Texas Teachers Asked to Snitch on Colleagues Promoting 'Radical Politics and Weird Theories'
Category: News & PoliticsVia: john-russell • one month ago • 4 comments
By: Steven Monacelli (The Daily Beast)
OUT OF CONTROL
A bizarre new crusade urging Dallas teachers to act as informants against their colleagues mirrors anti-abortion efforts on the right.
Published Sep. 10, 2021 8:19PM ET
DALLAS—Some teachers at the Dallas Independent School District woke up to an email this week asking them to rat out any fellow employees for supposedly promoting so-called "critical race theory" and "predatory gender fluidity." And they're not happy about it.
Two teachers who received the email on Wednesday shared their reactions with The Daily Beast. Both teachers requested to remain anonymous for fear of being reported on amid an increasingly tense environment for teachers.
"I was incredulous that someone would take the time to write and disperse it," one middle school teacher told The Daily Beast. "I clicked on the unsubscribe button and input that my reason for unsubscribing was that 'this is racist, homophobic trash.'"
"When I saw the email I thought, 'You've got to be kidding me,'" said one elementary school teacher. "I knew this was a view held by a lot of conservatives, that there is some plot by public schools to make white kids feel guilty for history's atrocities or to make kids 'scared of being straight,' but this just comes from sensationalist information. Even the most radical of teachers are not making kids feel responsible for things their ancestors have done."
The email, which fear-mongered about "radical politics and weird theories," painted an apocalyptic picture of current classrooms and invited recipients to be heroes in that distorted reality: "The game is rigged against kids, parents and teachers who want to do the right thing. But with your help it doesn't have to be."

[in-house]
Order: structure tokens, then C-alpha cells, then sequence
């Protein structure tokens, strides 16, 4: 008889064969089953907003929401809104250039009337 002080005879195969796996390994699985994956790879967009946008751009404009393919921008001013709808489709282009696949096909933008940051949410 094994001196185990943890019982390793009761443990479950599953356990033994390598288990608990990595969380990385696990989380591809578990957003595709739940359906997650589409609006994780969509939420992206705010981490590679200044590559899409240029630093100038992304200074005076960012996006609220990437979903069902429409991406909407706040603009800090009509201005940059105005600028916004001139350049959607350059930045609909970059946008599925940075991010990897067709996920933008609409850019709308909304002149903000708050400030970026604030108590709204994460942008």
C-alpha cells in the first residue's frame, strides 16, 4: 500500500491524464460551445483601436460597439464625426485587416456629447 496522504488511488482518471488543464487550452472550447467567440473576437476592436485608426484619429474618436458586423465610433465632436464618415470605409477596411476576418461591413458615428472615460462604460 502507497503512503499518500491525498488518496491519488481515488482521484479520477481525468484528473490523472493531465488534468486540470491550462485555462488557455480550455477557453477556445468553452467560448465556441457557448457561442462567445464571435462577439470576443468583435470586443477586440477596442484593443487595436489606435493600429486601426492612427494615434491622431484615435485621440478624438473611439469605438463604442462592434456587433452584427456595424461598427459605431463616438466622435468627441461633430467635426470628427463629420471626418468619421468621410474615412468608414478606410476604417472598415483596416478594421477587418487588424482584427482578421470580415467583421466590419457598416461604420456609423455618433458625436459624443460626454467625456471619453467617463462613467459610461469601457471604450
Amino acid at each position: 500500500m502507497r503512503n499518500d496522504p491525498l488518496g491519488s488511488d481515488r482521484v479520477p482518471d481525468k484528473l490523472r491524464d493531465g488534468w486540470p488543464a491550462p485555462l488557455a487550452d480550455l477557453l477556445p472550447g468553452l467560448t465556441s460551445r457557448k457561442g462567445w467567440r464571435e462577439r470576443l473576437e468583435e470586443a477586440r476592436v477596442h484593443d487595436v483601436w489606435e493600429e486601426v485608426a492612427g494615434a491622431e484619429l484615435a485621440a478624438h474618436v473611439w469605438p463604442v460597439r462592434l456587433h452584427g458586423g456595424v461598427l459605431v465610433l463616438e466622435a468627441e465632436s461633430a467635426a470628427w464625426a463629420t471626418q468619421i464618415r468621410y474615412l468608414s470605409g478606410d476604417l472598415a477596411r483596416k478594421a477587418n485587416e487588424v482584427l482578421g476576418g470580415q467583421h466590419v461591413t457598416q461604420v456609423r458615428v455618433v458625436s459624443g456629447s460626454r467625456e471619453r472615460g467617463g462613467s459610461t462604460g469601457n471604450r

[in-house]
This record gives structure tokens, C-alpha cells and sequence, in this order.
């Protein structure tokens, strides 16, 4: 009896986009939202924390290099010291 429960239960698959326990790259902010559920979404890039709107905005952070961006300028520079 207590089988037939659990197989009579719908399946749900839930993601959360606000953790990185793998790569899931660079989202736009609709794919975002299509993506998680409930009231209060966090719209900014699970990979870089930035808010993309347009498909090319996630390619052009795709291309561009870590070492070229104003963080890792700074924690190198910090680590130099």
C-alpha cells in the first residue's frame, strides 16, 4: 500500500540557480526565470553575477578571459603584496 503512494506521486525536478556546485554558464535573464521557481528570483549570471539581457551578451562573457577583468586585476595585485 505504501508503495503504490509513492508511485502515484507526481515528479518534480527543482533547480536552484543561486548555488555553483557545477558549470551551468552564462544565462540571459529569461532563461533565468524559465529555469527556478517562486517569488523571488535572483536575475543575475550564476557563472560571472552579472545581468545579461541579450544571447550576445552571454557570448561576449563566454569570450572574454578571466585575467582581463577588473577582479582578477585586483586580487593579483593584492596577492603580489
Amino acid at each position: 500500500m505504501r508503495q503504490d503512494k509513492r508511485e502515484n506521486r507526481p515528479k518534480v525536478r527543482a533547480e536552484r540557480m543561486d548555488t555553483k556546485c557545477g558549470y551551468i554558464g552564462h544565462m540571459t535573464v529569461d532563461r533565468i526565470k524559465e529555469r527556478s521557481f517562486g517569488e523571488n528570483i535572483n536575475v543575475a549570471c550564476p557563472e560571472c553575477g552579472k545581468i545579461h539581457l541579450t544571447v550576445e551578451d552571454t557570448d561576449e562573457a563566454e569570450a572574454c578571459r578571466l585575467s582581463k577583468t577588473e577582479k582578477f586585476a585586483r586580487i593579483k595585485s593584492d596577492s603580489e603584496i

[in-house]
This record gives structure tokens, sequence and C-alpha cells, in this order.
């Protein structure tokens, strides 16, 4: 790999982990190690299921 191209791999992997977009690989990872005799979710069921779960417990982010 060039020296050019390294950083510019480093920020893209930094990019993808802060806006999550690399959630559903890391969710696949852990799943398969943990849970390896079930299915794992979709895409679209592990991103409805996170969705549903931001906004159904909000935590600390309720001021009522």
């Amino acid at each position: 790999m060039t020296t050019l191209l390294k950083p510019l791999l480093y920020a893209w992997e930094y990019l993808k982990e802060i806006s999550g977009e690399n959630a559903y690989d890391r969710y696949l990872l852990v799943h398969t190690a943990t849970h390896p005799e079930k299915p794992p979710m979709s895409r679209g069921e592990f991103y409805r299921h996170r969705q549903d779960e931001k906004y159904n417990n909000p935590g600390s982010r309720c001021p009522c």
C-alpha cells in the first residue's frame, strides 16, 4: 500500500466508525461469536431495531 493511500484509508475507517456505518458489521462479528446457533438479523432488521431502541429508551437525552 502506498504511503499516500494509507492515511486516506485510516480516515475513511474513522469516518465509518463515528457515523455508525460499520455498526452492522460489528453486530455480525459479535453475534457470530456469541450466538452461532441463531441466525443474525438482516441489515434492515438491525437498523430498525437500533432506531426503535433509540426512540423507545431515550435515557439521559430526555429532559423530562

"It feels like it's coming from a conservative echo chamber that is not familiar with how public schools operate." — Dallas middle school teacher
This effort to turn teachers into informants in a delusional crusade against the teaching of so-called "critical race theory" comes after the Texas legislature passed the new HB3979 law banning the tenets of CRT in schools. Although conservatives have fueled panic over the topic, it is not taught in elementary or middle schools, and many public schools have already been forced to put out statements clarifying that "critical race theory" is a subject taught at the college level.
Nonetheless, the furor over the issue on the right has continued, coming on the heels of and in many ways mirroring controversial efforts by Texas conservatives to collect tips on anyone seeking or providing abortion services.
"It feels like it's coming from a conservative echo chamber that is not familiar with how public schools operate," said the middle school teacher. "Our curriculum is packed with literacy, mathematics and test prep. We don't have time to teach law school level theoretical concepts."
CRT is an academic movement of civil-rights scholars and activists who seek to critically examine the intersection of race and U.S. law and to challenge mainstream American liberal approaches to racial justice. But in 2020, conservative activists like Christopher Rufo began using the term "critical race theory" publicly to denounce all sorts of anti-racist education efforts. Since then, CRT has become a watchword for fears that children are being "brainwashed" into thinking that all white people are fundamentally racist.
The email circulated this week, leaked to The Daily Beast by a DISD teacher, was sent by Natalie Cato, the president of Save Texas Kids. Save Texas Kids is an advocacy organization founded by "mothers and fathers on (sic) Texas children who refuse to allow the curriculum to bend to the demands of 'woke' 'progressive' leadership," according to its website.
"The idea that race theory, or anything about racism needs to be brow-beaten into the vulnerable minds of children is exactly why Save Texas Kids was created," the website reads.